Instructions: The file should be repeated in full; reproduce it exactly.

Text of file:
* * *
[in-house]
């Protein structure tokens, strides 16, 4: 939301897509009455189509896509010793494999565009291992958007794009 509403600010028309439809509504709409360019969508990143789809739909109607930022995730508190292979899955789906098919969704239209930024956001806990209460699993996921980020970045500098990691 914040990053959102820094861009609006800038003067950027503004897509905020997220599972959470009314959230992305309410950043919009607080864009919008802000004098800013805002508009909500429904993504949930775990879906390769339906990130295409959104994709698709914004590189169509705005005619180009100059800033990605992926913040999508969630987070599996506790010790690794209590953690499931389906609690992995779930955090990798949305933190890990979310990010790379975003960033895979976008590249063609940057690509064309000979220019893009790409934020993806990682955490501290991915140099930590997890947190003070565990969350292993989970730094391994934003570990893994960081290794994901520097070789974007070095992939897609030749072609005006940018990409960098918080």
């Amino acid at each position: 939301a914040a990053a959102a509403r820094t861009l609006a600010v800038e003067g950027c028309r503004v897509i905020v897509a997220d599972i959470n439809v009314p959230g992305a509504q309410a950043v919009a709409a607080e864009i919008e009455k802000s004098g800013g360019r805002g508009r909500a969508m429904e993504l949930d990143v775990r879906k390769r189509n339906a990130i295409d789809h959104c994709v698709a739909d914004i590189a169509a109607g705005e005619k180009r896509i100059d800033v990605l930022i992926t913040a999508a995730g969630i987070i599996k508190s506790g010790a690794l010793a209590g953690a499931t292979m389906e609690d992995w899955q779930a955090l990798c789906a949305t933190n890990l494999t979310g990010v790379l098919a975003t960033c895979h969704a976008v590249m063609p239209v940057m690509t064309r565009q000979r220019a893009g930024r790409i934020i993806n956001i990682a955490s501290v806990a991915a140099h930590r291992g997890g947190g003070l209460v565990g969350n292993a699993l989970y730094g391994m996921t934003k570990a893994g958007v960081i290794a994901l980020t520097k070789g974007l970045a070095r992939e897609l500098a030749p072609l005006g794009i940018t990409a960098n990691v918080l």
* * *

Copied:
[in-house]
């Protein structure tokens, strides 16, 4: 939301897509009455189509896509010793494999565009291992958007794009 509403600010028309439809509504709409360019969508990143789809739909109607930022995730508190292979899955789906098919969704239209930024956001806990209460699993996921980020970045500098990691 914040990053959102820094861009609006800038003067950027503004897509905020997220599972959470009314959230992305309410950043919009607080864009919008802000004098800013805002508009909500429904993504949930775990879906390769339906990130295409959104994709698709914004590189169509705005005619180009100059800033990605992926913040999508969630987070599996506790010790690794209590953690499931389906609690992995779930955090990798949305933190890990979310990010790379975003960033895979976008590249063609940057690509064309000979220019893009790409934020993806990682955490501290991915140099930590997890947190003070565990969350292993989970730094391994934003570990893994960081290794994901520097070789974007070095992939897609030749072609005006940018990409960098918080």
């Amino acid at each position: 939301a914040a990053a959102a509403r820094t861009l609006a600010v800038e003067g950027c028309r503004v897509i905020v897509a997220d599972i959470n439809v009314p959230g992305a509504q309410a950043v919009a709409a607080e864009i919008e009455k802000s004098g800013g360019r805002g508009r909500a969508m429904e993504l949930d990143v775990r879906k390769r189509n339906a990130i295409d789809h959104c994709v698709a739909d914004i590189a169509a109607g705005e005619k180009r896509i100059d800033v990605l930022i992926t913040a999508a995730g969630i987070i599996k508190s506790g010790a690794l010793a209590g953690a499931t292979m389906e609690d992995w899955q779930a955090l990798c789906a949305t933190n890990l494999t979310g990010v790379l098919a975003t960033c895979h969704a976008v590249m063609p239209v940057m690509t064309r565009q000979r220019a893009g930024r790409i934020i993806n956001i990682a955490s501290v806990a991915a140099h930590r291992g997890g947190g003070l209460v565990g969350n292993a699993l989970y730094g391994m996921t934003k570990a893994g958007v960081i290794a994901l980020t520097k070789g974007l970045a070095r992939e897609l500098a030749p072609l005006g794009i940018t990409a960098n990691v918080l």